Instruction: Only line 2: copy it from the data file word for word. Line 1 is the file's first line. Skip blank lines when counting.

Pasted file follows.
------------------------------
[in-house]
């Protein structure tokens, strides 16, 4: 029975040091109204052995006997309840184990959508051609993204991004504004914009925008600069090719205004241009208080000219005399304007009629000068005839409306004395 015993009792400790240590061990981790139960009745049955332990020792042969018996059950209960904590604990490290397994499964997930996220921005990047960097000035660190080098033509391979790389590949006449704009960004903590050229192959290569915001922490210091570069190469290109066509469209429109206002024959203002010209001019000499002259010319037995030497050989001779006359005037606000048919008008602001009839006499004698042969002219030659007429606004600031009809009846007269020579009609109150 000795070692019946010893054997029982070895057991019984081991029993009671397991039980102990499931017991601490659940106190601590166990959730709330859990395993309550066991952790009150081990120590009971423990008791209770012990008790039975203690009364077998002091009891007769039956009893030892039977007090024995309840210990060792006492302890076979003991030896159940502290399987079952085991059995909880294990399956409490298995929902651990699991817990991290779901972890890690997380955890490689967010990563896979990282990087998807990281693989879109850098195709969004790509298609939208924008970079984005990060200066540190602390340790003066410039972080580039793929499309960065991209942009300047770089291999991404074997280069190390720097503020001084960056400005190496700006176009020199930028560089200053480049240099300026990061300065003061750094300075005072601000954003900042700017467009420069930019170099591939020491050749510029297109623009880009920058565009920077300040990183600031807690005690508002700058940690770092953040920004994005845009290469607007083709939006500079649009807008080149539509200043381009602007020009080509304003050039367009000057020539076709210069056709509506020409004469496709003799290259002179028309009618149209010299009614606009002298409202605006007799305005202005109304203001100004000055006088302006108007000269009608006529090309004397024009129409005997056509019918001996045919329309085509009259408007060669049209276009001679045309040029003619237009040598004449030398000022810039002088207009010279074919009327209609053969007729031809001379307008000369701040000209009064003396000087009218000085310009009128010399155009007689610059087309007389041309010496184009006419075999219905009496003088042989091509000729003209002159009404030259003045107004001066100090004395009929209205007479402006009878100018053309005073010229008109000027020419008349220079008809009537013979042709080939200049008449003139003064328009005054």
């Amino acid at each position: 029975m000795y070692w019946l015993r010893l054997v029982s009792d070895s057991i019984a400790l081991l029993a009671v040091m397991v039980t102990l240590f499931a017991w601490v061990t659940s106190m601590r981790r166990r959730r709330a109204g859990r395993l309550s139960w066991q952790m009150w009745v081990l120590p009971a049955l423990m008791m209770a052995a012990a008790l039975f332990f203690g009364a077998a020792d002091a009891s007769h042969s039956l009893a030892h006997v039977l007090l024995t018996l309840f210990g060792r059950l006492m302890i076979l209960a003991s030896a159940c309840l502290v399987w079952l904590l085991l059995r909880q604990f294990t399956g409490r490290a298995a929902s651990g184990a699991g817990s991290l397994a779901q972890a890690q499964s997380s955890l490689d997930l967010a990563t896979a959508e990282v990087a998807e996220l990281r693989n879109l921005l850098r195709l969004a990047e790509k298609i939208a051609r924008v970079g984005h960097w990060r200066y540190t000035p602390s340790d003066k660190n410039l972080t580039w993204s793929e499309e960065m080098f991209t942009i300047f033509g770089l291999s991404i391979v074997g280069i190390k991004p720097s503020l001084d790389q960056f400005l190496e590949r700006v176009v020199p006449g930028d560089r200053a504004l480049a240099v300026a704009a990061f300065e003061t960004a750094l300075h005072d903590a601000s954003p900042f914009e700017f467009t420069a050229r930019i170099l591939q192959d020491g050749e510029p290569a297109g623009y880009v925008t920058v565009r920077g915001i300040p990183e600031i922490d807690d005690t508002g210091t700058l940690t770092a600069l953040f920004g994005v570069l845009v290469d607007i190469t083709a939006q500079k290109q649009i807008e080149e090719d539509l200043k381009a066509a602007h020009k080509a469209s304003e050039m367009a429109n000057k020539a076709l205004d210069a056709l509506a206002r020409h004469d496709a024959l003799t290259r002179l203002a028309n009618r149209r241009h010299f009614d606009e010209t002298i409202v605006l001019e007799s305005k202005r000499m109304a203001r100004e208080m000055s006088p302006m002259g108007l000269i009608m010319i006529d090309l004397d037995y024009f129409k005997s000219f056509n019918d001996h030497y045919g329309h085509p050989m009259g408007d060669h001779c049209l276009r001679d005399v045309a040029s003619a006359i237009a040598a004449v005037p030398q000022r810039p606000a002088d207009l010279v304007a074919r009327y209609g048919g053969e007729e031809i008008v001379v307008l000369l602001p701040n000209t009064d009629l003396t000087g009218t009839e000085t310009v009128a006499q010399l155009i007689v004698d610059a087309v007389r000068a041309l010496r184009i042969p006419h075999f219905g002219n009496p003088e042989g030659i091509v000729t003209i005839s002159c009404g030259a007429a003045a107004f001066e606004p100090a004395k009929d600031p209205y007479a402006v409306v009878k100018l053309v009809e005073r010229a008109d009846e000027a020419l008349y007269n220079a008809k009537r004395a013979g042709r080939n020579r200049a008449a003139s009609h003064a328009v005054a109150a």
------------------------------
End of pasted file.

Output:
């Protein structure tokens, strides 16, 4: 029975040091109204052995006997309840184990959508051609993204991004504004914009925008600069090719205004241009208080000219005399304007009629000068005839409306004395 015993009792400790240590061990981790139960009745049955332990020792042969018996059950209960904590604990490290397994499964997930996220921005990047960097000035660190080098033509391979790389590949006449704009960004903590050229192959290569915001922490210091570069190469290109066509469209429109206002024959203002010209001019000499002259010319037995030497050989001779006359005037606000048919008008602001009839006499004698042969002219030659007429606004600031009809009846007269020579009609109150 000795070692019946010893054997029982070895057991019984081991029993009671397991039980102990499931017991601490659940106190601590166990959730709330859990395993309550066991952790009150081990120590009971423990008791209770012990008790039975203690009364077998002091009891007769039956009893030892039977007090024995309840210990060792006492302890076979003991030896159940502290399987079952085991059995909880294990399956409490298995929902651990699991817990991290779901972890890690997380955890490689967010990563896979990282990087998807990281693989879109850098195709969004790509298609939208924008970079984005990060200066540190602390340790003066410039972080580039793929499309960065991209942009300047770089291999991404074997280069190390720097503020001084960056400005190496700006176009020199930028560089200053480049240099300026990061300065003061750094300075005072601000954003900042700017467009420069930019170099591939020491050749510029297109623009880009920058565009920077300040990183600031807690005690508002700058940690770092953040920004994005845009290469607007083709939006500079649009807008080149539509200043381009602007020009080509304003050039367009000057020539076709210069056709509506020409004469496709003799290259002179028309009618149209010299009614606009002298409202605006007799305005202005109304203001100004000055006088302006108007000269009608006529090309004397024009129409005997056509019918001996045919329309085509009259408007060669049209276009001679045309040029003619237009040598004449030398000022810039002088207009010279074919009327209609053969007729031809001379307008000369701040000209009064003396000087009218000085310009009128010399155009007689610059087309007389041309010496184009006419075999219905009496003088042989091509000729003209002159009404030259003045107004001066100090004395009929209205007479402006009878100018053309005073010229008109000027020419008349220079008809009537013979042709080939200049008449003139003064328009005054």